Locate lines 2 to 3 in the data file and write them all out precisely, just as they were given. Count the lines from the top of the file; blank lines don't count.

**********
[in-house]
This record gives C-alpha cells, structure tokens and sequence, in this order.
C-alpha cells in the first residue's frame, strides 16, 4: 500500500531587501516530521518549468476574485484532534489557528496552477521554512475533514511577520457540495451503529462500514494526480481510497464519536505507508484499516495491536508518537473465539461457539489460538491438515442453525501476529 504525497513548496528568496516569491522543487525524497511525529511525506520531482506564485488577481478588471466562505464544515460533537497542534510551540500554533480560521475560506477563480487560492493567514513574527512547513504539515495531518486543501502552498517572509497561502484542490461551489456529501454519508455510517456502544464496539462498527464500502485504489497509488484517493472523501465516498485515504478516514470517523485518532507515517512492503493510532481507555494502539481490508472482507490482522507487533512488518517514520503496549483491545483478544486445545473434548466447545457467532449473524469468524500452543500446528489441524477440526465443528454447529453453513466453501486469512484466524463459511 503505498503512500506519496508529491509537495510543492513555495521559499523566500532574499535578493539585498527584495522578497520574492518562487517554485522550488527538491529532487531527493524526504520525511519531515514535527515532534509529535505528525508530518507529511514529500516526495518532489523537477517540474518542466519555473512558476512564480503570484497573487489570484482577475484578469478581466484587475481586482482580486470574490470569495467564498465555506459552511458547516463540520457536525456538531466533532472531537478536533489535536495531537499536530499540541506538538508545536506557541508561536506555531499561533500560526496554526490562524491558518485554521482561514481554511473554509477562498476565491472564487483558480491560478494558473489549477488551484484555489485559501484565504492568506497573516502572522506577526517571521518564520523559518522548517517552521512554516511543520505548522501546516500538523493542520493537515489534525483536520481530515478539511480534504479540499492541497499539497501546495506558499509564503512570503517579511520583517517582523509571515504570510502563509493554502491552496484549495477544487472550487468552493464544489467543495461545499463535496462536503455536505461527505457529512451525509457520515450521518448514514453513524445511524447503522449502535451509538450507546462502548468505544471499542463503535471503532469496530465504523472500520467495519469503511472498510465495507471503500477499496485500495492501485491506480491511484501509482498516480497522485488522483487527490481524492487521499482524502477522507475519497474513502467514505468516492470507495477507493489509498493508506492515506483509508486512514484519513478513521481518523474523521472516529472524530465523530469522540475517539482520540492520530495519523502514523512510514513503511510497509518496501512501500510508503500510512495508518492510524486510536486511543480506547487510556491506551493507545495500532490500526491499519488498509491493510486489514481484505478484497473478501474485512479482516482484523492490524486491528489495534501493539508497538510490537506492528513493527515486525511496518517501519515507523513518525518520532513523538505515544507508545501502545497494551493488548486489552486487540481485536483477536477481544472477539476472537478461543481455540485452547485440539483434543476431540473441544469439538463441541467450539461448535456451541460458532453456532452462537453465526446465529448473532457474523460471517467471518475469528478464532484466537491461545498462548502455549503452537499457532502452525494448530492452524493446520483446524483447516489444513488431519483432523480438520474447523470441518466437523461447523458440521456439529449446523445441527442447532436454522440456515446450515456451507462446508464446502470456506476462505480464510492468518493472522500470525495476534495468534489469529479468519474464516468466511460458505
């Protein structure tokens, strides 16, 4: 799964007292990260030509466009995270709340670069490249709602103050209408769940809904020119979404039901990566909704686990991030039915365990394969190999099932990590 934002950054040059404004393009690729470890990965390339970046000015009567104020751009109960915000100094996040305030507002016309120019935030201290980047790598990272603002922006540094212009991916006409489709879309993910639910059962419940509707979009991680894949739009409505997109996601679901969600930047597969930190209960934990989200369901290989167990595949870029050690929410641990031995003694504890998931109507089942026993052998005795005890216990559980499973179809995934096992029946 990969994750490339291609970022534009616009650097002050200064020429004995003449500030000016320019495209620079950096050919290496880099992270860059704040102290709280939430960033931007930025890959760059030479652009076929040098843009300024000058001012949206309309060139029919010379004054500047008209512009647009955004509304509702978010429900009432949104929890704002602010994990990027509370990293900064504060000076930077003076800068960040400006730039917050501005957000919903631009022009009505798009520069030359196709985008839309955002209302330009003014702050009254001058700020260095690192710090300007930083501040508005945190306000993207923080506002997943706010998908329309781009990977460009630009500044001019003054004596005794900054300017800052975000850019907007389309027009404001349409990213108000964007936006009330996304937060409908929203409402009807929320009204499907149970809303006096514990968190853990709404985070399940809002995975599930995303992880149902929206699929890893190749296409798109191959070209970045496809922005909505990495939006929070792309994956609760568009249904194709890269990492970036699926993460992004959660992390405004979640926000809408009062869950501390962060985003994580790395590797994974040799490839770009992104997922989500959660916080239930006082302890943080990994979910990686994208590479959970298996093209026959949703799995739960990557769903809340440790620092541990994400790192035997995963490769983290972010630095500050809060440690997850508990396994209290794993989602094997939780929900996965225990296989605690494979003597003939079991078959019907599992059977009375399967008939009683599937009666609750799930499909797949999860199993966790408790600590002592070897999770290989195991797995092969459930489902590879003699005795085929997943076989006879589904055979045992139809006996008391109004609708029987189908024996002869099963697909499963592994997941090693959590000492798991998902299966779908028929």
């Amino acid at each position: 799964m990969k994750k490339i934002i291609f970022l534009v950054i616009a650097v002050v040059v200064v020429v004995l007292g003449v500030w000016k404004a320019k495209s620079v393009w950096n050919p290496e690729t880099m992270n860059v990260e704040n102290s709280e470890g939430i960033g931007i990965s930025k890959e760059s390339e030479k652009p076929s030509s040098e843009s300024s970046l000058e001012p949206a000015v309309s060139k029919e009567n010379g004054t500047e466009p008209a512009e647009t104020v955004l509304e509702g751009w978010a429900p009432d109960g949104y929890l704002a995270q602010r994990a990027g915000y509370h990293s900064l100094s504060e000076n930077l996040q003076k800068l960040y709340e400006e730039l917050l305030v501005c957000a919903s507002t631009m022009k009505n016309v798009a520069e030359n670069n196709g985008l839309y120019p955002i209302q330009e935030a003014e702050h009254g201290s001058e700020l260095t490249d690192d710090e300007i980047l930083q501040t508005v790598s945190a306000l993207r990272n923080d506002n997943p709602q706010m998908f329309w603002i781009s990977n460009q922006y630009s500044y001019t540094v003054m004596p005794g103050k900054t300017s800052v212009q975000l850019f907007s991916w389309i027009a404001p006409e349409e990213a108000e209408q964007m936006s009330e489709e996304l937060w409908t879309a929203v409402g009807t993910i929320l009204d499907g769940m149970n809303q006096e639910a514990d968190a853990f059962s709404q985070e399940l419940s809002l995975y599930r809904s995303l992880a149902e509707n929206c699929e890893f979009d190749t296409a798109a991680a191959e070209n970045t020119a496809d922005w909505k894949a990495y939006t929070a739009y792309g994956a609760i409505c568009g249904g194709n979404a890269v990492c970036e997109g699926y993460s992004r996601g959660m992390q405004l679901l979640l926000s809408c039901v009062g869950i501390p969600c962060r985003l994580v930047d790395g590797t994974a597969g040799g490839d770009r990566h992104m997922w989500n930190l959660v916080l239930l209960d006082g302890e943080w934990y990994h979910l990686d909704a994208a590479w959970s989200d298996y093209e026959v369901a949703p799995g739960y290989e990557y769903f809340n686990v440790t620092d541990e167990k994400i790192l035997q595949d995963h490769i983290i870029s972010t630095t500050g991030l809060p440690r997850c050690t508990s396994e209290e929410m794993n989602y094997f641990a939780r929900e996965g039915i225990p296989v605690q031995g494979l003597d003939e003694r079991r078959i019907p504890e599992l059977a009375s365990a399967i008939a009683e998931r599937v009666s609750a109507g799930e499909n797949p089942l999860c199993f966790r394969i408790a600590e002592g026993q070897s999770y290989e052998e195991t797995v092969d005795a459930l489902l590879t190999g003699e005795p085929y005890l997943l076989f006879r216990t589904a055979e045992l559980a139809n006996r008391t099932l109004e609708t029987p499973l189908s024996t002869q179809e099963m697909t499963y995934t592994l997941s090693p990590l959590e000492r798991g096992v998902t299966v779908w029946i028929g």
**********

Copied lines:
This record gives C-alpha cells, structure tokens and sequence, in this order.
C-alpha cells in the first residue's frame, strides 16, 4: 500500500531587501516530521518549468476574485484532534489557528496552477521554512475533514511577520457540495451503529462500514494526480481510497464519536505507508484499516495491536508518537473465539461457539489460538491438515442453525501476529 504525497513548496528568496516569491522543487525524497511525529511525506520531482506564485488577481478588471466562505464544515460533537497542534510551540500554533480560521475560506477563480487560492493567514513574527512547513504539515495531518486543501502552498517572509497561502484542490461551489456529501454519508455510517456502544464496539462498527464500502485504489497509488484517493472523501465516498485515504478516514470517523485518532507515517512492503493510532481507555494502539481490508472482507490482522507487533512488518517514520503496549483491545483478544486445545473434548466447545457467532449473524469468524500452543500446528489441524477440526465443528454447529453453513466453501486469512484466524463459511 503505498503512500506519496508529491509537495510543492513555495521559499523566500532574499535578493539585498527584495522578497520574492518562487517554485522550488527538491529532487531527493524526504520525511519531515514535527515532534509529535505528525508530518507529511514529500516526495518532489523537477517540474518542466519555473512558476512564480503570484497573487489570484482577475484578469478581466484587475481586482482580486470574490470569495467564498465555506459552511458547516463540520457536525456538531466533532472531537478536533489535536495531537499536530499540541506538538508545536506557541508561536506555531499561533500560526496554526490562524491558518485554521482561514481554511473554509477562498476565491472564487483558480491560478494558473489549477488551484484555489485559501484565504492568506497573516502572522506577526517571521518564520523559518522548517517552521512554516511543520505548522501546516500538523493542520493537515489534525483536520481530515478539511480534504479540499492541497499539497501546495506558499509564503512570503517579511520583517517582523509571515504570510502563509493554502491552496484549495477544487472550487468552493464544489467543495461545499463535496462536503455536505461527505457529512451525509457520515450521518448514514453513524445511524447503522449502535451509538450507546462502548468505544471499542463503535471503532469496530465504523472500520467495519469503511472498510465495507471503500477499496485500495492501485491506480491511484501509482498516480497522485488522483487527490481524492487521499482524502477522507475519497474513502467514505468516492470507495477507493489509498493508506492515506483509508486512514484519513478513521481518523474523521472516529472524530465523530469522540475517539482520540492520530495519523502514523512510514513503511510497509518496501512501500510508503500510512495508518492510524486510536486511543480506547487510556491506551493507545495500532490500526491499519488498509491493510486489514481484505478484497473478501474485512479482516482484523492490524486491528489495534501493539508497538510490537506492528513493527515486525511496518517501519515507523513518525518520532513523538505515544507508545501502545497494551493488548486489552486487540481485536483477536477481544472477539476472537478461543481455540485452547485440539483434543476431540473441544469439538463441541467450539461448535456451541460458532453456532452462537453465526446465529448473532457474523460471517467471518475469528478464532484466537491461545498462548502455549503452537499457532502452525494448530492452524493446520483446524483447516489444513488431519483432523480438520474447523470441518466437523461447523458440521456439529449446523445441527442447532436454522440456515446450515456451507462446508464446502470456506476462505480464510492468518493472522500470525495476534495468534489469529479468519474464516468466511460458505